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Role of Quality Engineering in Delivering Great Customer Experiences

Role of Quality Engineering in Delivering Great Customer Experiences

Ensuring your software delivers superior user experience is the key benefit of Quality Engineering. Explore QE’s role in building and maintaining great products.

The Blue Cross Blue Shield Association of North Carolina (BCBSNC) experienced a huge system failure in January 2016 with names of about 25,000 customers being included in a wrong list. As time lapsed, complaints mounted and BCBSNC faced tremendous consumer wrath.

It had to extend an apology and refunds to compensate for the inconvenience caused to its customers. In early 2014, in a series of other cases, the mobile banking apps of the UK’s RBS, Barclays, Natwest and Santander crashed, affecting thousands of customers.

In all these cases, software glitches not only led to revenue losses but also caused damage to the organisations’ reputations.

The examples also highlight the criticality of software quality assurance (QA) testing in helping organisations stay guarded against unwanted technical glitches and subsequent backlash. Reportedly, in each of these events, customers spent no time to take to social media to vent out their anger.

Growing importance of QE

A look at a few recent trends reveals why QE has emerged as an important function today than ever before. Nearly every modern-day enterprise has expanded its customer service touch-points to include online, social and mobile app channels.

Unlike the core enterprise systems that released new versions only once or twice a year, mobile apps have weekly or daily updates and monthly or fortnightly version upgrades. Amazon, for instance, does 10,000 releases per day!

A slight delay in updates may deplete an organisation’s potential revenues and lead to negative publicity on social media. This puts tremendous strain on enterprises to ensure their applications remain glitch-free at all times.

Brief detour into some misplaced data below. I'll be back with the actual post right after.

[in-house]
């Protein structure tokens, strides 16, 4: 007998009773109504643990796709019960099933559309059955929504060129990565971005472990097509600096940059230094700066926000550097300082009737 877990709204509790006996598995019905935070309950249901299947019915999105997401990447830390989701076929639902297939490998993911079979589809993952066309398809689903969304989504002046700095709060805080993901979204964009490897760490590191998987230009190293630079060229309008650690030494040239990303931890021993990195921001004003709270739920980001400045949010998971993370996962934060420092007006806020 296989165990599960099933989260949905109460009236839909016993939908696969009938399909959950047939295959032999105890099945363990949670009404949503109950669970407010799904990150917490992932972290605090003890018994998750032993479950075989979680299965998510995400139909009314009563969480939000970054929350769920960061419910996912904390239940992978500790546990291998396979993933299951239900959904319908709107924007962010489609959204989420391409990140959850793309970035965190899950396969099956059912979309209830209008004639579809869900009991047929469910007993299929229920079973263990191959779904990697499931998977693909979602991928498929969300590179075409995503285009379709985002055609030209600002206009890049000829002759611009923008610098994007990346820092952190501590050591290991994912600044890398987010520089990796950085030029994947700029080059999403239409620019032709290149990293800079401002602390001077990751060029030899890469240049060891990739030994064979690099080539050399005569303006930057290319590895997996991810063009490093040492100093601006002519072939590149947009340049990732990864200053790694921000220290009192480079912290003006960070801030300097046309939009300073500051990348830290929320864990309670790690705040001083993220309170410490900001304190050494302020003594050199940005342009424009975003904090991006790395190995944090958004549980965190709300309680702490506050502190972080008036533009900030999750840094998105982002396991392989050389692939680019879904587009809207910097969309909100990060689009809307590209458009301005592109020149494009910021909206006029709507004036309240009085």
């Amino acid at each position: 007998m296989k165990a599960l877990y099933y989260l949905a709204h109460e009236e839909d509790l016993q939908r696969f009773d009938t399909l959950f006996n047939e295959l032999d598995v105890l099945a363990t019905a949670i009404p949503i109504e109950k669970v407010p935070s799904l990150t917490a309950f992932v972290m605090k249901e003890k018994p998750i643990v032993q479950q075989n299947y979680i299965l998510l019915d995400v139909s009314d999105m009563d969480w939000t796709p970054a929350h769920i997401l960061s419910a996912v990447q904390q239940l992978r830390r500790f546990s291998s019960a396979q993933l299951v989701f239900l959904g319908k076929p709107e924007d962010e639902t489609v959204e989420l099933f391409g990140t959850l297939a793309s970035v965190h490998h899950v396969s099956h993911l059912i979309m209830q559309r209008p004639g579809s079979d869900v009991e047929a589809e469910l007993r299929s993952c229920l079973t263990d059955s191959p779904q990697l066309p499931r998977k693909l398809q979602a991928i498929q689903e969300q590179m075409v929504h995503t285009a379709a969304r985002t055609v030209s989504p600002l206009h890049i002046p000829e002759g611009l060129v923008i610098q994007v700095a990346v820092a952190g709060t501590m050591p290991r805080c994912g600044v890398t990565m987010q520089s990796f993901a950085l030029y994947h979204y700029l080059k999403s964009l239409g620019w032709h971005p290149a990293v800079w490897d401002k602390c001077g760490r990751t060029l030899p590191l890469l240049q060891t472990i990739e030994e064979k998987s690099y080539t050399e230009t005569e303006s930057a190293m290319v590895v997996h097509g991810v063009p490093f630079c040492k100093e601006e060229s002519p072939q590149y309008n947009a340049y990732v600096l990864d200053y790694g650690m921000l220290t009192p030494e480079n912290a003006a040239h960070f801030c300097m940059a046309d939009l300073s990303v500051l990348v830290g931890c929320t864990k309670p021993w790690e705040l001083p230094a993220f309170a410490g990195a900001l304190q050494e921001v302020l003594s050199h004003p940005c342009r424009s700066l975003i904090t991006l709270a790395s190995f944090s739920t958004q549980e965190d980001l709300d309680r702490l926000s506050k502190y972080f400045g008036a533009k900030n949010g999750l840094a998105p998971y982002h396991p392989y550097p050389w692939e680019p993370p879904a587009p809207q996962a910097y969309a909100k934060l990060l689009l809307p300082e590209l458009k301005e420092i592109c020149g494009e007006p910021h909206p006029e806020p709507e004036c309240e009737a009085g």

QE, given this scenario, has proved to be a critical business imperative in software pre-production as well as post-production stages.

What is Quality Engineering?

In today’s fast paced environment, software testing and quality assurance are quickly getting replaced by Quality Engineering. Your IT applications and systems must be engineered from a quality point of view which encompasses not just the Quality Assurance Life Cycle, but beyond go live as well. Starting from code review, it comprises services such as continuous QA testing, performance engineering, and continuous monitoring.

Code Review

+ Continuous Testing                           = Quality Engineering

+ Performance Engineering

+ Continuous Monitoring

The hygiene factor

The basic functionality of an application must be delivered to users without glitches or latency. Assurance of functionality and performance must be covered under pre-production stages of QE. Let’s briefly examine these stages.

1. Development/ Unit testing

At this stage, the software code is reviewed from functional correctness and performance perspectives. QE ensures that the product’s architecture is robust and scalable. Scalability pertains to the number of users or features that may get added over time.

Moreover, it covers a company’s changing business purpose—the software’s technical architecture must be aligned to accommodate its changing nature across its life span.

2. System integration testing (SIT)